Real Madrid is looking to become the first side since Bayern Munich in 1976 to win the title for a third successive season. It got off to the perfect start as Ronaldo capitalized on lax defending to jab in after three minutes – the earliest in a game he’d ever scored in the Champions League.
But it was his second, 19 minutes into the second half, that will be remembered, and the tie was surely settled as Paulo Dybala was then sent off and Marcelo added a third.
Bayern Munich gained the upper hand in the day’s other quarterfinal, winning 2-1 at Sevilla despite a slightly lackluster performance. Pablo Sarabia put the home side ahead but a Jesus Navas own-goal leveled the score five minutes later. Thiago Alcantara headed the winner midway through the second half.
Here are three thoughts on the day in the Champions League:
Cristiano Ronaldo lives in Juventus’s nightmares
When a home crowd applauds an opposition goal when there is still half an hour of a game remaining, you know you’ve seen something special.
Ronaldo’s first goal was impressive enough as he generated remarkable power and accuracy with a flick of the outside of his right foot, but the second was another level. The chance seemed to have gone when Gianluigi Buffon acrobatically recovered and saved Lucas Vazquez’s shot, but as the ball was returned to the center, Ronaldo leaped, with his back to goal, and shaped an overhead kick just inside the post. Such goals are rare and tend to fall into one of two categories – either a ball smashed as hard as the player can in the general direction of the goal, or a ball guided in, hooked rather than hit. This, though, had both pace and precision, the purest of strikes.
Ronaldo’s first goal of the night meant he had scored in a record 10 straight Champions League games. His second was his 39th of the season, his ninth in six games against Juventus, his 119th in the Champions League (padding his all-time record) and the 649th, total, of his stellar career. Laying on Marcelo’s goal means he also has 36 Champions League assists. When it comes to productivity, there’s been nobody better.
Juventus shows its vulnerability again
The game against Tottenham had offered a warning. Juve then had defended deep and in numbers and because it won, thanks to a 10-minute burst in each leg in which Tottenham dozed off, its performance was hailed by many as an example of classic Italian defensive nous. To an extent perhaps it was, but there was a sense that the Juve retreat was less part of a plan than forced upon the club, that it had been overpowered by Tottenham, and had survived less because of any structural plan than because of the courage and desire of its experienced back line. That can carry a team only so far, though, and the softness Tottenham exposed but was unable to fully exploit was on display again.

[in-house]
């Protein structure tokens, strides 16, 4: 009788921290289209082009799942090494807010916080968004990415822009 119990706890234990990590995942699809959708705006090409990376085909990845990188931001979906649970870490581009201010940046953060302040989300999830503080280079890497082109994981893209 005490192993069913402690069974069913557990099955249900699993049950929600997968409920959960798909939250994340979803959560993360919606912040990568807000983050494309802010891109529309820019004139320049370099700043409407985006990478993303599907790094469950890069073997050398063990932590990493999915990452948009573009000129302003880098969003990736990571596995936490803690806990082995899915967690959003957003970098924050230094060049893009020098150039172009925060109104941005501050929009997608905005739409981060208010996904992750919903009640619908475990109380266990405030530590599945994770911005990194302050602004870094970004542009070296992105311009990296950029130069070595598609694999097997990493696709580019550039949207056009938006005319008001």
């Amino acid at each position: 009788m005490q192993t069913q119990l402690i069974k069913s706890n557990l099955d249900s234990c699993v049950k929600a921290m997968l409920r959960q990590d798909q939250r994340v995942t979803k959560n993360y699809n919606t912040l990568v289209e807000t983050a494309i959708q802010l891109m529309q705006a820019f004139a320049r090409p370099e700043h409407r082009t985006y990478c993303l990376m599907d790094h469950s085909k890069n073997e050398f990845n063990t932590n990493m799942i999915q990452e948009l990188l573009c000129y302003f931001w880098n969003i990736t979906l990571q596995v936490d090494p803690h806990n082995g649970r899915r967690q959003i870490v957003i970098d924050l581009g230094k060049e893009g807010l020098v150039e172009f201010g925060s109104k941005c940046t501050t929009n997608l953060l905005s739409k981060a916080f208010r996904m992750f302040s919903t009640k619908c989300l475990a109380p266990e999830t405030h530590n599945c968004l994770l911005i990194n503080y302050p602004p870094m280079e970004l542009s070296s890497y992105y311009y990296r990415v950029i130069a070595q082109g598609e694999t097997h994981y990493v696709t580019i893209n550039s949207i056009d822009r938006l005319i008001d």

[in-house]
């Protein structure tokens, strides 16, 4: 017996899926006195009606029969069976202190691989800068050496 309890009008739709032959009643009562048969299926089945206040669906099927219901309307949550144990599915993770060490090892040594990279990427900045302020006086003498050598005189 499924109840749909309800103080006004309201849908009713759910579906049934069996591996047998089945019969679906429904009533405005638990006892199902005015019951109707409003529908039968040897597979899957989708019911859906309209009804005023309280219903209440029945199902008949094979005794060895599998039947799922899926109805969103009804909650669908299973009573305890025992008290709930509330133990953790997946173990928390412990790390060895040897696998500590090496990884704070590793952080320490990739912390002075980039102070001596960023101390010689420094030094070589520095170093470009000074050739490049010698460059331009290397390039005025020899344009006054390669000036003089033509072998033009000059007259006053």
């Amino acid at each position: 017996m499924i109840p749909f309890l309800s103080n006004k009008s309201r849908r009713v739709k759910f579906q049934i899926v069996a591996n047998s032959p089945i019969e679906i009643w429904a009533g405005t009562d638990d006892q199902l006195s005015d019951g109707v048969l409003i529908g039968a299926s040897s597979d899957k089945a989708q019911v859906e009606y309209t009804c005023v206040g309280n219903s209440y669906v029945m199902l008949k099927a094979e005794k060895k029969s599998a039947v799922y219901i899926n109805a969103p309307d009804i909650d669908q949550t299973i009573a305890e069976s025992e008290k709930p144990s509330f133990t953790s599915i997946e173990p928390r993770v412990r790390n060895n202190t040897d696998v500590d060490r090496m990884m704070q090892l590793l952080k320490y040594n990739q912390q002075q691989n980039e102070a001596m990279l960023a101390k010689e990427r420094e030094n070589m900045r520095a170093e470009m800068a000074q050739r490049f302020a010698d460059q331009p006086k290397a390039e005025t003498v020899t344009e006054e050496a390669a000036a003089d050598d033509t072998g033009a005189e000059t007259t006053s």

Ronaldo is hardly a secret weapon and yet, 168 seconds in, he was left unmarked to dart across the near post and score. But it wasn’t just the neglect of Ronaldo that should cause concern. Two defenders went to Marcelo leaving Isco free on the left so he had time to measure his cross. It can at times feel too easy to keep making the argument that when a team dominates its league as Juventus does–for all Napoli’s efforts this season, it is now four points clear and on course for a seventh straight Serie A title–it forgets how to defend, but that is the sort of goal no top side should be conceding. A record of 21 clean sheets in its last 25 games should worry not only Juventus but Italian football as a whole.
The goal changed the dynamic of the game. Madrid thereafter was quite happy to sit back, avoiding the mistake Tottenham had made of over-committing, and the result was a slightly tepid first half. Toni Kroos struck the bar with a long-range effort and Keylor Navas made a fine reflex save as Gonzalo Higuain met a left-wing free kick, but the sense endured that Madrid was playing rather within itself.
Brilliant as Ronaldo’s finish was for the second goal, it stemmed from a mix-up between Giorgio Chiellini and Buffon, and any doubt about the result disappeared as Dybala, already booked for a dive in the first half, was sent off after picking up a second yellow for a high foot on Dani Carvajal. Marcelo then added the third, all but sending Real Madrid on its way to another semifinal.
Bayern Munich wins, but doesn’t reach top gear
Adding to the sense that nobody can defend anymore was Sevilla’s opening goal against Bayern. Sergio Escudero’s cross from the left was dangerous, but Juan Bernat was dozing as Sarabia took the ball down and finished calmly. Replays suggested he had controlled the ball with his arm and the goal probably shouldn’t have stood, but that doesn’t excuse the weird lack of urgency and decisiveness on the part of the Bayern left back. Again, the temptation is to wonder whether defenders might be more alert if domestic leagues weren’t so one-sided.
Bayern seemed a little rattled, but five minutes later, it was gifted an equalizer as Franck Ribery’s cross deflected off the luckless Navas and squirmed in at David Soria’s near post. Bayern was far from its best, but another Ribery cross brought a second-half winner, the ball looping to the back post where it was turned in by a diving Thiago.
Sevilla will be hard-pressed to overturn that deficit in Munich next week.